So, besides the subsiding sinus pressure of the traditional Back-to-School bug that tends to bite the faculties of America's colleges and universities, there are other things making my head want to explode. An article appeared today in the NY Times indicating that companies that rated the securites that were purchased with subprime mortgages as collateral were inappropriately inflating those securities' ratings to make them look better on paper. It's unclear whether Bear Stearns, et al. asked the ratings agencies to do this for them, but this is really bad.
I have a previous post on this that talks about moral hazard, but this story on the security rating agencies adds a completely new layer to the insanity. Basically, what comes out of it is two-sided moral hazard where both parties to a contract have an apparent incentive to deliberately engage in bade behavior. We're waaaaay past supply and demand here. What makes this stuff mind blowing is that the existence of a stable equilibrium is usually not very likely in general terms-- usually only for certain numerical examples with restrictive assumptions. Second, optimal contracts that can overcome the moral hazard problem tend to be characterized partially, and the contractual relationship has to be repeated in order for the contract to carry much weight. There's lots of really hard math involved in the theoretical excursions into this area, hence head explosion.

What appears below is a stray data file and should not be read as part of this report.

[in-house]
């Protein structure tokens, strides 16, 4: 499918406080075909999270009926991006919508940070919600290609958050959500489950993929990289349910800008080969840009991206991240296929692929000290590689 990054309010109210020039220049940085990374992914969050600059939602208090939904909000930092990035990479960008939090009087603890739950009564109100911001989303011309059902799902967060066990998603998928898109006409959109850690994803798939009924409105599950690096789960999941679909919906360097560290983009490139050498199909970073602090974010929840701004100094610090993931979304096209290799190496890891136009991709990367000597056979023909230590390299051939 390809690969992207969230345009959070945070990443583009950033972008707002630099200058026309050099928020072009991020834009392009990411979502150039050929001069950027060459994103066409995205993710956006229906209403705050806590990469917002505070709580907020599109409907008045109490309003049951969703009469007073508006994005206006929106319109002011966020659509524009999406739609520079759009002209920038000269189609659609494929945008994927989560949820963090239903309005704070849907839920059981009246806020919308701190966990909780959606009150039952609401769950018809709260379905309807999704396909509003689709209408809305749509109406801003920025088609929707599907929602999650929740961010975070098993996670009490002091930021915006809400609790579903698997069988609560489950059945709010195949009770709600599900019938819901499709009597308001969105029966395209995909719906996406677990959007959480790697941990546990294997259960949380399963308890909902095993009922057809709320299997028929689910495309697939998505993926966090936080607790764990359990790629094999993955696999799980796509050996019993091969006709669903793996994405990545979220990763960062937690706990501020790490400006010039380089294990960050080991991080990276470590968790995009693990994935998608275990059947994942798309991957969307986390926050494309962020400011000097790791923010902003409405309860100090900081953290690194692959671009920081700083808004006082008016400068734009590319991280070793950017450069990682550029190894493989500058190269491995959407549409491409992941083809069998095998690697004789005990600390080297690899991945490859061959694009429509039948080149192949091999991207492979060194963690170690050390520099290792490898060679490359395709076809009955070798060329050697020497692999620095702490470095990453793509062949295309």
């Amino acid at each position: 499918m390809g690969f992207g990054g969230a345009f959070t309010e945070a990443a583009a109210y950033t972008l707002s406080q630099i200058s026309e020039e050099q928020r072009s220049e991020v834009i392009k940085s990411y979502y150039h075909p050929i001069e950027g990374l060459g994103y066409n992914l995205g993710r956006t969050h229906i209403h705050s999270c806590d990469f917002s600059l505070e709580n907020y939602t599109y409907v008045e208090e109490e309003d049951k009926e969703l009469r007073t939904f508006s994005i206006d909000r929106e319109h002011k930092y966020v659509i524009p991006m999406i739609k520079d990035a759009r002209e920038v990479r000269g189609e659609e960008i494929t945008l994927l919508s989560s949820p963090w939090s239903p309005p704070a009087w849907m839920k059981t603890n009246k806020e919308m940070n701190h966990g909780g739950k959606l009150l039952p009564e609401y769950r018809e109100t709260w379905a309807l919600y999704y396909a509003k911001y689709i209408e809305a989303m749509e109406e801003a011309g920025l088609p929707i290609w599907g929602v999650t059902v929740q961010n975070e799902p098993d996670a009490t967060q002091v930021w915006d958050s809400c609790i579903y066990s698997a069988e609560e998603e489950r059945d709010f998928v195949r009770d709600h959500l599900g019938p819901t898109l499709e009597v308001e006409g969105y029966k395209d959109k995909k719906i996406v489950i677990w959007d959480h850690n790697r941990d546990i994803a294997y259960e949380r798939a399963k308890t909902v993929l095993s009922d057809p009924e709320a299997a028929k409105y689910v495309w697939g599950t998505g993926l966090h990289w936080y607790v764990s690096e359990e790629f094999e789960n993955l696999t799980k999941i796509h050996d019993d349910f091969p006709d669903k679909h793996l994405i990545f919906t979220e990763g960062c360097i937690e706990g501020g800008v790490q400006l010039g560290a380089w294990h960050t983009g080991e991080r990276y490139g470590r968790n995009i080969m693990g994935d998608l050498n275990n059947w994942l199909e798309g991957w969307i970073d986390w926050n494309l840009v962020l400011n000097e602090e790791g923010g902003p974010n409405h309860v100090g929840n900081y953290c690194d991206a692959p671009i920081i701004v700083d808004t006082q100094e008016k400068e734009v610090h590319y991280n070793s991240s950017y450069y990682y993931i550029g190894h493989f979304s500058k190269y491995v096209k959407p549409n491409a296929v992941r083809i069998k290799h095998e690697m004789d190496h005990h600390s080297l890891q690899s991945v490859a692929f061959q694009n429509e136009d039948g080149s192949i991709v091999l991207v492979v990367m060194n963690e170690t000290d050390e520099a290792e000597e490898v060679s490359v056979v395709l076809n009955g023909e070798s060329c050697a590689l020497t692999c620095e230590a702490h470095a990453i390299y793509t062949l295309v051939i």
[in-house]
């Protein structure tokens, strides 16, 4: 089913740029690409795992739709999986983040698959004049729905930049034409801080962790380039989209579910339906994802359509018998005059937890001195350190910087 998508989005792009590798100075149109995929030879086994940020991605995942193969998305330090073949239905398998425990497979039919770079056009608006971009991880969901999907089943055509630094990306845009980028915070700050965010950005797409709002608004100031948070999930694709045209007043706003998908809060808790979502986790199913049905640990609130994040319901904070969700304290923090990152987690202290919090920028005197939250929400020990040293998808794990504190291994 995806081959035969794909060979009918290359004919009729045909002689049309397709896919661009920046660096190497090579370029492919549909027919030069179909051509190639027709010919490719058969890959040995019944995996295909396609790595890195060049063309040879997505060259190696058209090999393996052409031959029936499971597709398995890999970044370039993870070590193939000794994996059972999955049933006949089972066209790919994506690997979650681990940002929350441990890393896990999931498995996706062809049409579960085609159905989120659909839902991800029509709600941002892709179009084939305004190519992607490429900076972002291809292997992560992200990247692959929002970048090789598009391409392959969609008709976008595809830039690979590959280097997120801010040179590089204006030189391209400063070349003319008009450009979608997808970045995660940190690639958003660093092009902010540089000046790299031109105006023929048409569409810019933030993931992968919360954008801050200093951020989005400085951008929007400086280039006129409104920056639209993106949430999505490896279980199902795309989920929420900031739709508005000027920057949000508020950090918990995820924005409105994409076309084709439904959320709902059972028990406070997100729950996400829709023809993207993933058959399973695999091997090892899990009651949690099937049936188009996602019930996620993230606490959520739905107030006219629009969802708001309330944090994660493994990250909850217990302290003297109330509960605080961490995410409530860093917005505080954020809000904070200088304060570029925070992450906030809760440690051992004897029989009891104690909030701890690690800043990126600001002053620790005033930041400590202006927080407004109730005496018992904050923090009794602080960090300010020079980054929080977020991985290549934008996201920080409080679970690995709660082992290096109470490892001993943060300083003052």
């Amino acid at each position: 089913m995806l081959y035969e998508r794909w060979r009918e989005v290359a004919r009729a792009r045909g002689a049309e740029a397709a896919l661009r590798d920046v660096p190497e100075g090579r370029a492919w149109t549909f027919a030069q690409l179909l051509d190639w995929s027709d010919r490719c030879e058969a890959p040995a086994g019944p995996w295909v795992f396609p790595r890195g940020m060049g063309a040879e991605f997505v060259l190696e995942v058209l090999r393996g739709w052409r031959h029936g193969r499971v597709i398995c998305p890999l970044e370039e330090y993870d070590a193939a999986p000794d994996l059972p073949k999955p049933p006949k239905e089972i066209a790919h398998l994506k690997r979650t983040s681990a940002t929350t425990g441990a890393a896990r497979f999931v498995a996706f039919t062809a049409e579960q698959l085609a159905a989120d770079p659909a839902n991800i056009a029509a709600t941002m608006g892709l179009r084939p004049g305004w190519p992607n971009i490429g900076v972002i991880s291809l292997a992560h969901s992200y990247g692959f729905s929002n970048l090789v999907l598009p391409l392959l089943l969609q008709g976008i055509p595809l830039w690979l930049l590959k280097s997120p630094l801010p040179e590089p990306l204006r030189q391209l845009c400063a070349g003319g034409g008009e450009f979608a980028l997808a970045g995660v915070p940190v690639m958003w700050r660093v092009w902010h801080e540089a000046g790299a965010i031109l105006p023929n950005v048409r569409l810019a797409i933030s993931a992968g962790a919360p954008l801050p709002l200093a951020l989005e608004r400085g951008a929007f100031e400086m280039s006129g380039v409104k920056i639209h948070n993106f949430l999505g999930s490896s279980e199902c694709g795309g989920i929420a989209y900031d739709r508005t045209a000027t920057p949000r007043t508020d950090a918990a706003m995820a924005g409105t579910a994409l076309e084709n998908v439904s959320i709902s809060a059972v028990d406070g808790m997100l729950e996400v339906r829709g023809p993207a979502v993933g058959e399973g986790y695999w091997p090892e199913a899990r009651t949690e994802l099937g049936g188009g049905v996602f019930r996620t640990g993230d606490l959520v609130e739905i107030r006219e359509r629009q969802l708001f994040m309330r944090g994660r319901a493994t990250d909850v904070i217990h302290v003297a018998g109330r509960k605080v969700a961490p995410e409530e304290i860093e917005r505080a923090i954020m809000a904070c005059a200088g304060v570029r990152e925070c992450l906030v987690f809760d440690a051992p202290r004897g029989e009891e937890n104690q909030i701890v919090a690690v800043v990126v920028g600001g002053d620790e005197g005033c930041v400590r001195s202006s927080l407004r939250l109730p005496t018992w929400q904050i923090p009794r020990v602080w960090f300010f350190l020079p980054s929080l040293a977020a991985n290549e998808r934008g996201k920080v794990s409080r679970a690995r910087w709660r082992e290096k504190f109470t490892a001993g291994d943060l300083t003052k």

Bottom line-- the more layers of moral hazard you add to a problem the more chaotic and unpredictable the result, and the more likely it is that bad things happen. Bad things happened.